The Central Bank of Nigeria has insisted that it followed due process with their plan to re-design the N100, N200, N500, and N1,000 banknotes.
AM BUSINESS had on Wednesday reported that the CBN Governor, Godwin Emefiele announced that the bank would release re-designed naira notes by December 15, 2022.
However in another twist, the Minister of Finance, Budget and National Planning, Zainab Ahmed stated that the Federal Government is not aware of the plan to re-design the Naira notes.
Speaking at a budget defence session at the Senate on Friday, Ahmed said the apex bank did not consult her and other ministers before announcing the plan, noting that the project would produce negative economic consequences.
In a latest development, the apex banking body stated that it followed a due process and that the exercise is 12 years due.
According to The PUNCH, the spokesman of the CBN, Mr Osita Nwanisobi via press statement expressed surprise at the minister’s claim, stressing that the CBN remains a very thorough institution that follows due process in its policy actions.
Nwanisobi claims that the CBN’s management properly requested and received the President, Major General Muhammadu Buhari (ret. ), in writing, approval to redesign, produce, release, and circulate new series of N200, N500, and N1,000 banknotes in accordance with Sections 2(b), Section 18(a), and Section 19(a)(b) of the CBN Act 2007.
However, he urged Nigerians to support the currency reform effort, claiming that it was in their best interests overall and that some people were hoarding substantial amounts of cash outside of commercial banks’ vaults. He argued that no one who cares about the country should support this trend.
The integrity of the currency, the CBN, and the nation were all at risk, he said, adding that every top-notch Central Bank was committed to preserving the legitimacy of the local legal tender, the effectiveness of its supply, and its ability to carry out monetary policy. He noted that the country’s currency management had to deal with a number of growing problems.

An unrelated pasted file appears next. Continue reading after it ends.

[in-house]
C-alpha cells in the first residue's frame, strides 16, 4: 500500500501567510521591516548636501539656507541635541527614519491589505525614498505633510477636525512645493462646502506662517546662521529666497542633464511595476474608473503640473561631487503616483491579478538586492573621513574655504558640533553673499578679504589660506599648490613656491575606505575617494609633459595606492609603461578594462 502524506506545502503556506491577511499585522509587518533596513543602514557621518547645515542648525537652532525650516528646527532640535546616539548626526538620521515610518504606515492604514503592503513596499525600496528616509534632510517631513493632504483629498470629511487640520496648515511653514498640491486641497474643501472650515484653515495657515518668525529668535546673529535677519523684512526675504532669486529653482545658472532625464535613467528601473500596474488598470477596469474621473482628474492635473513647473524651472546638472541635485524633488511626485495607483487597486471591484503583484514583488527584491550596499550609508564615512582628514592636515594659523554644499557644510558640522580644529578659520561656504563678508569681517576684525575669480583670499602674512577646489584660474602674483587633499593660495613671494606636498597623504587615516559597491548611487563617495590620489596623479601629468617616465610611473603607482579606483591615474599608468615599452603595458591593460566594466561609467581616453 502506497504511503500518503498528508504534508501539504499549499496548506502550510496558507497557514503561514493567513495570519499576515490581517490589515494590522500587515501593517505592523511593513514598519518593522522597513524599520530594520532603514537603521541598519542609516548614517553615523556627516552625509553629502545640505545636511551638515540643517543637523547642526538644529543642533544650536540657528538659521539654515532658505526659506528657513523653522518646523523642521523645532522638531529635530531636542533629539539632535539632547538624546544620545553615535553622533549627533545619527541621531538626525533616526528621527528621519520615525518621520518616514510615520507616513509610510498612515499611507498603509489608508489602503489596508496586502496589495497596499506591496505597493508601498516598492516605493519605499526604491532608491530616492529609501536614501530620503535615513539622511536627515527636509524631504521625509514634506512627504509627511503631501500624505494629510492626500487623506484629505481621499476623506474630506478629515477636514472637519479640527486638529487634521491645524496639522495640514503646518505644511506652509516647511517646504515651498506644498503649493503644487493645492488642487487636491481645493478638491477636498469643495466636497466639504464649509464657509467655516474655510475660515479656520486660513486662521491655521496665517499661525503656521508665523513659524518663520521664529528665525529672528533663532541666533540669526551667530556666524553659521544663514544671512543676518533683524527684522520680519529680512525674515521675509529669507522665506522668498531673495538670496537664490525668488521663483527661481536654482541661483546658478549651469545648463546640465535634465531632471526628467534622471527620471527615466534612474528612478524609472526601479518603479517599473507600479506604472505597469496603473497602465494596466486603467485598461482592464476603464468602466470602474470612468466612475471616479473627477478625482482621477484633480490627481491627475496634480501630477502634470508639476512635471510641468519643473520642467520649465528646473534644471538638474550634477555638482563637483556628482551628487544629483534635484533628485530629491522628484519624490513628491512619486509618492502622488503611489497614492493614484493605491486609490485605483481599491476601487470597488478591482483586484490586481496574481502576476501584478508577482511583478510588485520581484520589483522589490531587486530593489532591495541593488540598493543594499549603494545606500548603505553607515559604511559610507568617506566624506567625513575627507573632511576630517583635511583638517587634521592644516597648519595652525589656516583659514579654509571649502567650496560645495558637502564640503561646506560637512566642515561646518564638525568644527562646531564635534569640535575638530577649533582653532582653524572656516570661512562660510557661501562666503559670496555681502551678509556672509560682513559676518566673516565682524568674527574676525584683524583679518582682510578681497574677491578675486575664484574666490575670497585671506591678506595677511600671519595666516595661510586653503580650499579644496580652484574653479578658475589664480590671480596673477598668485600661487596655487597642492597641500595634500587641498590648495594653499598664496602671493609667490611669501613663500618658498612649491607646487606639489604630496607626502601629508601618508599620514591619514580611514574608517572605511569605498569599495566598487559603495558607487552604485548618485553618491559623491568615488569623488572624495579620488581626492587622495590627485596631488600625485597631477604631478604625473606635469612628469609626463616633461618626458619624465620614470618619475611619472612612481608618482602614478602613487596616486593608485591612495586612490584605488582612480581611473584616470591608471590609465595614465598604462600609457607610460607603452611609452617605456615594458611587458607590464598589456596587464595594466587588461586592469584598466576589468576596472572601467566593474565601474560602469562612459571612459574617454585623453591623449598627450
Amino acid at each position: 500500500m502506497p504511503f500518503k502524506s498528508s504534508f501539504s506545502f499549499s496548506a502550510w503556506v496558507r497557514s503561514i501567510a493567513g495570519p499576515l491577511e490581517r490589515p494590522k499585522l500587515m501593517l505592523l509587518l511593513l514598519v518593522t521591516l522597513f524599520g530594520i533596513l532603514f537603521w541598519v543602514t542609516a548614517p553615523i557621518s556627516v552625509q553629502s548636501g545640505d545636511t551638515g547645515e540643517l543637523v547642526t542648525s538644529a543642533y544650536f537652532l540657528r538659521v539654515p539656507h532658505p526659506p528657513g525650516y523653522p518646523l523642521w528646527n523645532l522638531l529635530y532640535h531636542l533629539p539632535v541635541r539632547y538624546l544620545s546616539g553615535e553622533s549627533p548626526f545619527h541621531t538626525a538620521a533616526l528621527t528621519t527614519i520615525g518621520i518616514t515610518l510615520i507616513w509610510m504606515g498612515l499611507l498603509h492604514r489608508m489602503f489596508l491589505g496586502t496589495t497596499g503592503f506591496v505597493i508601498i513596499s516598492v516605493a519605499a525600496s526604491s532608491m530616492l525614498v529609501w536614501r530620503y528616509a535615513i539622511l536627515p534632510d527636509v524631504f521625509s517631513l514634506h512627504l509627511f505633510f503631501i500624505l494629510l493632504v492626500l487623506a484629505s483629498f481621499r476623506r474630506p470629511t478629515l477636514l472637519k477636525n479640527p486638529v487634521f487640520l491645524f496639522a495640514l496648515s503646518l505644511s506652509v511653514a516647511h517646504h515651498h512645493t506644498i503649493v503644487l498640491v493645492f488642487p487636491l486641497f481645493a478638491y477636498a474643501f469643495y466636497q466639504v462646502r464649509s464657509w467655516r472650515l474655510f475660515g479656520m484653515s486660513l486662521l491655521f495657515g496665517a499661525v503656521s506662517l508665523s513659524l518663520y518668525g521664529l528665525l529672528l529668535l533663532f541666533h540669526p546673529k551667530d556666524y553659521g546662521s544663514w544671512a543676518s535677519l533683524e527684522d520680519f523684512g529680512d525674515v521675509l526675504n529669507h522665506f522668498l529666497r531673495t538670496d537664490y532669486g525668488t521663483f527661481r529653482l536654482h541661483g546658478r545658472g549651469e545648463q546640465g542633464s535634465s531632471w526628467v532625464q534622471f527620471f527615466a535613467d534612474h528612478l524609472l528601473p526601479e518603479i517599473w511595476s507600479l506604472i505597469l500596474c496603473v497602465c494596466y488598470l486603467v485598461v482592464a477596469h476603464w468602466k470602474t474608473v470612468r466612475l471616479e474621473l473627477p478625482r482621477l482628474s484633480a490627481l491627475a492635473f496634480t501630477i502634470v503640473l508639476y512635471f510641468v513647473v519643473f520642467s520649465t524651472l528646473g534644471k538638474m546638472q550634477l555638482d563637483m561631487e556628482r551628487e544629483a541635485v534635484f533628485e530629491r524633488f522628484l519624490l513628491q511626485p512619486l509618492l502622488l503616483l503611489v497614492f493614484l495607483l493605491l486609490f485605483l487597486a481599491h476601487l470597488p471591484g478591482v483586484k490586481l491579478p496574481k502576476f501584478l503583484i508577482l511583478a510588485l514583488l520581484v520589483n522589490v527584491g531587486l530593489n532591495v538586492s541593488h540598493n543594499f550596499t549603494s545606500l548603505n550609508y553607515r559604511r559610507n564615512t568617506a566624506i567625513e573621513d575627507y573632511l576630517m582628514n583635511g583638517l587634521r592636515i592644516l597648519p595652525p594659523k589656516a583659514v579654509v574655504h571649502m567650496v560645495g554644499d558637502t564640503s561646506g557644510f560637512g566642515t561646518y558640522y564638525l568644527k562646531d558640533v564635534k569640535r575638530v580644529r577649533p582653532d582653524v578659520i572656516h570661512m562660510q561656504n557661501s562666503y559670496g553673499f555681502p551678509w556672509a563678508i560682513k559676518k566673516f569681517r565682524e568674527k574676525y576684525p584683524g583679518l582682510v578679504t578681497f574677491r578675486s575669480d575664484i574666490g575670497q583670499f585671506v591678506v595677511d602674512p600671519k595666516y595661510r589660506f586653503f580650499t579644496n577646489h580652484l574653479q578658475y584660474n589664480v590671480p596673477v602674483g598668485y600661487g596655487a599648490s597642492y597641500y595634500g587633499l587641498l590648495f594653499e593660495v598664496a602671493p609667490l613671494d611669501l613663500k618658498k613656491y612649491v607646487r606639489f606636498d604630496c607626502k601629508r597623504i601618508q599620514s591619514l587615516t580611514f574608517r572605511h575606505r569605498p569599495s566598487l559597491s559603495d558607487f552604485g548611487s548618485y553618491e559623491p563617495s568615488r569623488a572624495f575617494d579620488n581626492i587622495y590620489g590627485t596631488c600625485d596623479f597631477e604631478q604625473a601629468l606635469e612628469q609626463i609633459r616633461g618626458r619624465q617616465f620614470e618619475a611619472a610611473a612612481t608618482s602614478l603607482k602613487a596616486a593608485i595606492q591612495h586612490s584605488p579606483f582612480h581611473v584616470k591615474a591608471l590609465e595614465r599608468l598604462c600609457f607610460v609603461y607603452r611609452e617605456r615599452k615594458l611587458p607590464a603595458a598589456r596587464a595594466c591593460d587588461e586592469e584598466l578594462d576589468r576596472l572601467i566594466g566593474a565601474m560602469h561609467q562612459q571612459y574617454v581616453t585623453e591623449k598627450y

Regarding the timeframe of the redesign project, Nwanisobi said that the CBN had even waited too long, having to wait 20 years before beginning work, although central banks were typically required to develop, create, and circulate new local legal tender every five to eight years.
The CBN spokesman expressed optimism that the effort would, among other goals, deepen Nigeria’s push to entrench a cashless economy in the face of increased minting of the eNaira while assuring Nigerians that the currency redesign exercise was strictly a central banking exercise and not targeted at any group.
This, he claimed, in addition to assisting in the reduction of terrorist and abduction situations, was made possible by people’s access to the significant amount of money kept outside the banking system and utilized as a source of funding for ransom payments.
Therefore, Nwanisobi asked Nigerians, regardless of their status, to support the endeavor to reform the naira since it is essential to the country’s economy.